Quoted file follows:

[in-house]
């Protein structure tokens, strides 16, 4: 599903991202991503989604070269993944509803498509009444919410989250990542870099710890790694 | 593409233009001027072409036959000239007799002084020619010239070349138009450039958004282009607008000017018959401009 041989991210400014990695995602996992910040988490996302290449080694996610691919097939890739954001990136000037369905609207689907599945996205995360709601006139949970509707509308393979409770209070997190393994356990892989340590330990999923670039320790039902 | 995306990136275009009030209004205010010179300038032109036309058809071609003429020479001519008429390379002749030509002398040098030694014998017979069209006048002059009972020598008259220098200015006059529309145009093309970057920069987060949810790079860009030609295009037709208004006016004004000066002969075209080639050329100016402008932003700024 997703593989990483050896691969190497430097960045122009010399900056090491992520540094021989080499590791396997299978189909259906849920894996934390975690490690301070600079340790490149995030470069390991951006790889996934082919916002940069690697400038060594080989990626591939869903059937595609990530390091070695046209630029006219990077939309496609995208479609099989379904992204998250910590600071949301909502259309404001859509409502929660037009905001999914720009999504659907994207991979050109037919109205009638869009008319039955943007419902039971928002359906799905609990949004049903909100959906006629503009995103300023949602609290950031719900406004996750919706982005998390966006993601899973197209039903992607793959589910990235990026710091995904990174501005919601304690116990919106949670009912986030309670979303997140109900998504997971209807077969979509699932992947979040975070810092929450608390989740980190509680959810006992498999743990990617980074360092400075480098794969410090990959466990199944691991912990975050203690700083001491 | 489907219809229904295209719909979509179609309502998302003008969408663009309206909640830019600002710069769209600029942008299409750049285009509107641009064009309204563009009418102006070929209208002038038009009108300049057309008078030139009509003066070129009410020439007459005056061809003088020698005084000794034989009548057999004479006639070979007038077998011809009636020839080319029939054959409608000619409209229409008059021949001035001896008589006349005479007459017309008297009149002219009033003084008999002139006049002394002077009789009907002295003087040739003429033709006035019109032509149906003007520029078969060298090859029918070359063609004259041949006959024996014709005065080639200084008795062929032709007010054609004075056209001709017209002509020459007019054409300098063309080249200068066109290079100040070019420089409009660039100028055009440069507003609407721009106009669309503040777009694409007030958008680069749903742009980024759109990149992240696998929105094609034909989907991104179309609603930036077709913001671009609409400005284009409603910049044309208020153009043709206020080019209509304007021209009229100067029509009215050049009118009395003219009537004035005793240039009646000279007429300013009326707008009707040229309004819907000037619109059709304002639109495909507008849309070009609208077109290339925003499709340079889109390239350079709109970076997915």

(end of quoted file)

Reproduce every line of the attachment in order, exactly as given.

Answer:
[in-house]
């Protein structure tokens, strides 16, 4: 599903991202991503989604070269993944509803498509009444919410989250990542870099710890790694 | 593409233009001027072409036959000239007799002084020619010239070349138009450039958004282009607008000017018959401009 041989991210400014990695995602996992910040988490996302290449080694996610691919097939890739954001990136000037369905609207689907599945996205995360709601006139949970509707509308393979409770209070997190393994356990892989340590330990999923670039320790039902 | 995306990136275009009030209004205010010179300038032109036309058809071609003429020479001519008429390379002749030509002398040098030694014998017979069209006048002059009972020598008259220098200015006059529309145009093309970057920069987060949810790079860009030609295009037709208004006016004004000066002969075209080639050329100016402008932003700024 997703593989990483050896691969190497430097960045122009010399900056090491992520540094021989080499590791396997299978189909259906849920894996934390975690490690301070600079340790490149995030470069390991951006790889996934082919916002940069690697400038060594080989990626591939869903059937595609990530390091070695046209630029006219990077939309496609995208479609099989379904992204998250910590600071949301909502259309404001859509409502929660037009905001999914720009999504659907994207991979050109037919109205009638869009008319039955943007419902039971928002359906799905609990949004049903909100959906006629503009995103300023949602609290950031719900406004996750919706982005998390966006993601899973197209039903992607793959589910990235990026710091995904990174501005919601304690116990919106949670009912986030309670979303997140109900998504997971209807077969979509699932992947979040975070810092929450608390989740980190509680959810006992498999743990990617980074360092400075480098794969410090990959466990199944691991912990975050203690700083001491 | 489907219809229904295209719909979509179609309502998302003008969408663009309206909640830019600002710069769209600029942008299409750049285009509107641009064009309204563009009418102006070929209208002038038009009108300049057309008078030139009509003066070129009410020439007459005056061809003088020698005084000794034989009548057999004479006639070979007038077998011809009636020839080319029939054959409608000619409209229409008059021949001035001896008589006349005479007459017309008297009149002219009033003084008999002139006049002394002077009789009907002295003087040739003429033709006035019109032509149906003007520029078969060298090859029918070359063609004259041949006959024996014709005065080639200084008795062929032709007010054609004075056209001709017209002509020459007019054409300098063309080249200068066109290079100040070019420089409009660039100028055009440069507003609407721009106009669309503040777009694409007030958008680069749903742009980024759109990149992240696998929105094609034909989907991104179309609603930036077709913001671009609409400005284009409603910049044309208020153009043709206020080019209509304007021209009229100067029509009215050049009118009395003219009537004035005793240039009646000279007429300013009326707008009707040229309004819907000037619109059709304002639109495909507008849309070009609208077109290339925003499709340079889109390239350079709109970076997915």